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Cheryl Pennington, right, speaks with Vanessa Morrison, left, at The Auditorium at The Douglass on Saturday, March 2, 2019, after a Black Space Oklahoma panel discussion. (Tres Savage)
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Women in Oklahoma City have a chance to push for change through filling out a survey created by Cheryl Pennington to determine the status of women in OKC.

Pennington, a retired teacher and Oklahoma City native, will attend the 63rd session of United Nations Commission on the Status of Women as a delegate this coming week. The commission will take place on March 11-22 at the U.N. Headquarters in New York.

“The objective is to find out as much as you can about the status of women around the world, learn different ways that people have made things better, ways that they have empowered women and ways that they have helped increase gender equality,” Pennington said. “You come back and use them in your own community.”

Pennington hopes to enact change through association with Presbyterian Women. According to the organization’s website, the PW Purpose includes aspects of ministry, resources and relationships. Presbyterian Women, an NGO, is sending delegates from across the United States to the two-week conference. Pennington, who has been involved with Presbyterian Women nationally in the past, is one of those delegates.

“I’m already on a couple of boards, but I feel like mostly I just sit there, or just agree or write a check. And so this way I feel like maybe I can actually bring some new and exciting things back to the table,” she said.

Survey seeks guidance

To make sure she is focusing on what women in Oklahoma City actually want, Pennington created a survey with the help of her daughter, Chaya. She wanted to look at what women were actually experiencing. The survey asks questions about where women see opportunities for growth, presence, and gender equality in Oklahoma City. It also asks what positive outcomes already exist.

“They feel like, for women, there have been less positives than for men,” she said of survey responses. She noted that women were looking for more events that “help women come together and feel empowered,” but that women are seeing increased representation as well.

“Some of the positive outcomes were that we got more women elected in this last election, and they feel like there has been some expanded medical care and education,” Pennington said.

‘The precipice of a new beginning’

Joy Durrant, a delegate from Austin, Texas, and a member of the Presbyterian Women, is attending the U.N. commission with Pennington. She has attended once before, in 2013.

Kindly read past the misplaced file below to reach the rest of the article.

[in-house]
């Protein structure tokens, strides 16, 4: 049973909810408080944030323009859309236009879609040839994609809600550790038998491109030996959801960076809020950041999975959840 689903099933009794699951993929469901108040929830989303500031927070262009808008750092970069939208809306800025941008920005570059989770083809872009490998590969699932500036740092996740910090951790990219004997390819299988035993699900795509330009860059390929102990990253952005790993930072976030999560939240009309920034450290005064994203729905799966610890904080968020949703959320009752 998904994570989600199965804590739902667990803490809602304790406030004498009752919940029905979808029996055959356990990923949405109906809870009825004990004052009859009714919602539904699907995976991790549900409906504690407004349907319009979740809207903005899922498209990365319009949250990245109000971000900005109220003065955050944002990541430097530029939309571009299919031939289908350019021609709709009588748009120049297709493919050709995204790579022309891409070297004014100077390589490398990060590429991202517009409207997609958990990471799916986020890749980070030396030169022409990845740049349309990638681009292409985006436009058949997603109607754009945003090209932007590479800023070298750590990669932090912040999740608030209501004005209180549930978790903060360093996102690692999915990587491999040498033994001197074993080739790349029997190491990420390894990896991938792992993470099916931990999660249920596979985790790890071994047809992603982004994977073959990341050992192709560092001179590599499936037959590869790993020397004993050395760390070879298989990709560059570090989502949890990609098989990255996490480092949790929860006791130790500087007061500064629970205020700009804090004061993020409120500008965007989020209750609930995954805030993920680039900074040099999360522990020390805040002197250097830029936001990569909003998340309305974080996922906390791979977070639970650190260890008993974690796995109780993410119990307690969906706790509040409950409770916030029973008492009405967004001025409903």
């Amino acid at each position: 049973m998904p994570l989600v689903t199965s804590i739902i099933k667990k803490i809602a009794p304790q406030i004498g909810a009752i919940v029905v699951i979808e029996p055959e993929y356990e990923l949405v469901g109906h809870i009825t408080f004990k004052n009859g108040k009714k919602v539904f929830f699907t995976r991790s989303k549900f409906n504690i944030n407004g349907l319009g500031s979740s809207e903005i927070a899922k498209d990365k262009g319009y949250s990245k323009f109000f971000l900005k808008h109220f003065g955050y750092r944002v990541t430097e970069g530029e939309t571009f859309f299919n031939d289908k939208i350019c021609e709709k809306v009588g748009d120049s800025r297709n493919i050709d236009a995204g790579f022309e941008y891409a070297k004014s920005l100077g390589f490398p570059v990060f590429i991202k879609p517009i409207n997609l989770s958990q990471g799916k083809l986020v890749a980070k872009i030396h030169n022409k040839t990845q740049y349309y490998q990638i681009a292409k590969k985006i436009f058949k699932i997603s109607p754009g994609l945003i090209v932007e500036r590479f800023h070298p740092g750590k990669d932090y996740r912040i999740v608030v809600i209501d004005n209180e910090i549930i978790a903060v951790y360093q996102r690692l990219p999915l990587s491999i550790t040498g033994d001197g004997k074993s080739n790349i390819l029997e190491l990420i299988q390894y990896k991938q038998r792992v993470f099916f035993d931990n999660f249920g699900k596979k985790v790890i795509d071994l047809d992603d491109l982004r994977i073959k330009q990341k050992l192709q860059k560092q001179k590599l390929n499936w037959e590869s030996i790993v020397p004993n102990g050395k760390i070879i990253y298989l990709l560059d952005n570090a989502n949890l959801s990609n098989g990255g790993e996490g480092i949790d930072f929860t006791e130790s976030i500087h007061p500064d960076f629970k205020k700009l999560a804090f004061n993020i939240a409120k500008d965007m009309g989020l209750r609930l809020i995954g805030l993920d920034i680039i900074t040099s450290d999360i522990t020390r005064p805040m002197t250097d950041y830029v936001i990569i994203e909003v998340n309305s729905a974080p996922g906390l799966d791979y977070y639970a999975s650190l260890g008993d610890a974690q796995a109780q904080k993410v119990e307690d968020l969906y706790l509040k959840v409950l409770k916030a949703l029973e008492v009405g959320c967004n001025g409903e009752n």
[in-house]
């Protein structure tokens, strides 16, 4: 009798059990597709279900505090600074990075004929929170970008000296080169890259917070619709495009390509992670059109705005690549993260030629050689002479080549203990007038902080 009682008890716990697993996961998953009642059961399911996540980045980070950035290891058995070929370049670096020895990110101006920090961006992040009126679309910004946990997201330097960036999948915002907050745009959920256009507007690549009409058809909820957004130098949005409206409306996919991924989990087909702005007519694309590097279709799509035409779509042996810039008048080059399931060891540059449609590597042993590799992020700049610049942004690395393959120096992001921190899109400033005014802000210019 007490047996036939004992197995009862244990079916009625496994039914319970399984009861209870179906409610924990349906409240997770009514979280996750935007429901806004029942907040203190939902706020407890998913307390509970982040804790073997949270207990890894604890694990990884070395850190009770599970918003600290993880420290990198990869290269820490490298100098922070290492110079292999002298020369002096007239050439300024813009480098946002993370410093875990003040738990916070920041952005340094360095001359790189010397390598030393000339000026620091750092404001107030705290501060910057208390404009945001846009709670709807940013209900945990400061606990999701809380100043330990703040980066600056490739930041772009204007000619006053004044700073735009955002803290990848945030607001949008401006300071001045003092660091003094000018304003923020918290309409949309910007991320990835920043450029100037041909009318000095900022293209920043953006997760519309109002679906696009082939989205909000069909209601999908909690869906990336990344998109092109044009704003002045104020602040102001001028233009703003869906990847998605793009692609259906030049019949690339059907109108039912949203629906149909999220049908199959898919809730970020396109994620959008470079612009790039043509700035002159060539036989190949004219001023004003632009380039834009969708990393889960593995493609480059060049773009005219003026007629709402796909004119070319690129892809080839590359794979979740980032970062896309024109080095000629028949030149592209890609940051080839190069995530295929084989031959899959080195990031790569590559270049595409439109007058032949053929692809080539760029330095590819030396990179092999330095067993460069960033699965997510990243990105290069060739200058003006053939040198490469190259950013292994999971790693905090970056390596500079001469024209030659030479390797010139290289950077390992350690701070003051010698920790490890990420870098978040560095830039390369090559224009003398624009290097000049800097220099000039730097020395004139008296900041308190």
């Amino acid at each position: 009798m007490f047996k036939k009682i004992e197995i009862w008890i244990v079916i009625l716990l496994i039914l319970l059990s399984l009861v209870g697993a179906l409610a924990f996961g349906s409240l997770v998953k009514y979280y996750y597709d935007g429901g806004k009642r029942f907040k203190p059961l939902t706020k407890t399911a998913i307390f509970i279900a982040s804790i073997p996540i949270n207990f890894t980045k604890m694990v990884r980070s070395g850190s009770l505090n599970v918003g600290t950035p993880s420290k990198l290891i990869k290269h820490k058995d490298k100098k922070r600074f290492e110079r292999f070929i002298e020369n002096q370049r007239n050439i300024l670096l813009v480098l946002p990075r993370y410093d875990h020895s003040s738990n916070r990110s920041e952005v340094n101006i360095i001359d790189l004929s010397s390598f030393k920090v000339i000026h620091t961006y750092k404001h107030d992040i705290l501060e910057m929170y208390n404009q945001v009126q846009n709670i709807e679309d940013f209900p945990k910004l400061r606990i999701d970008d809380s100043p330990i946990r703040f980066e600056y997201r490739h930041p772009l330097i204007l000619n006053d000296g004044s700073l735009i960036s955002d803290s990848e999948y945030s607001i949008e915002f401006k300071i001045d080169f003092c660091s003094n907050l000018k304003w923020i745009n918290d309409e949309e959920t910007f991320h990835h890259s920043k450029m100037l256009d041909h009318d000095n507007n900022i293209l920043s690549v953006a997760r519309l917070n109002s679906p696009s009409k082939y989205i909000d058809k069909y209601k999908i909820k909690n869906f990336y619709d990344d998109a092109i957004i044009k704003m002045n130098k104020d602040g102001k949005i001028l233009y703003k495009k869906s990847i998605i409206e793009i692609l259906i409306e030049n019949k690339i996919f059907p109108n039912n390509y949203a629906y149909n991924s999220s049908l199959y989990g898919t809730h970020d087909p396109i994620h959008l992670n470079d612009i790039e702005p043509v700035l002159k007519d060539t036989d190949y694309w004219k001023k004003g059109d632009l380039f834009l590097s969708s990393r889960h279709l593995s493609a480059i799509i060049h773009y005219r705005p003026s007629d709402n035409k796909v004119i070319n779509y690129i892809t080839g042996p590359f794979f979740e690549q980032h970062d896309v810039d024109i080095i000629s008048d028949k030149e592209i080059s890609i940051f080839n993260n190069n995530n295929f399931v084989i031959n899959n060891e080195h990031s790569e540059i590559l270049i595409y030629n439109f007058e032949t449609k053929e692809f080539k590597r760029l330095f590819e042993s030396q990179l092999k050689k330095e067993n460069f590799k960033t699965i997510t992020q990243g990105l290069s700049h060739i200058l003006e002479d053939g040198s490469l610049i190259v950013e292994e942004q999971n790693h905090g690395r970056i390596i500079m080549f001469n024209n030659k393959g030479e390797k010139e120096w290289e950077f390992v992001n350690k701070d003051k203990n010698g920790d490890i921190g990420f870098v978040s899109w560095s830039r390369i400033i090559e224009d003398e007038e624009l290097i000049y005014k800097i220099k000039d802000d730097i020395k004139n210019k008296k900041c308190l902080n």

“There were a couple pretty poignant moments,” Durrant said. “It’s one thing to know about female genital mutilation. It’s another thing to sit across the table from someone who had that done to them.”

Like Pennington, Durrant said she hopes to return to her community with new knowledge and enact change through Presbyterian Women on a national level.

“This is our first year to be granted consultative status from the Economic and Social Council of the U.N.,” Durrant said of Presbyterian Women.

Consultative status allows select NGOs to speak during the general discussion. NGOs without this status must collaborate with those that have it in order to express ideas or concerns.

“We’re on the precipice of a new beginning, and there’s lots of moving parts to figuring out how that status will move us forward from here on out,” Durrant said.

Commission an ‘opportunity to learn’

Kristen Campbell Presbyterian Women member who attended the conference last year and will attend again this year. She described the U.N. commission as an amazing experience that inspired her to push for change.

“I think it was a wonderful opportunity to learn about what is going on in real women’s lives in places other than Spring, Texas, where I live,” Campbell said. “It was really inspiring to me to meet people who are doing the work, and then to think about ways that I can take that home with me and apply some of that to what’s happening in my community.”

Pennington is hoping to experience that same reinvigoration after this year’s conference.

“The women, particularly the young women who I’ve met that went to it, they just came back so excited and willing to work on behalf of women in any way they could,” Pennington said.

 

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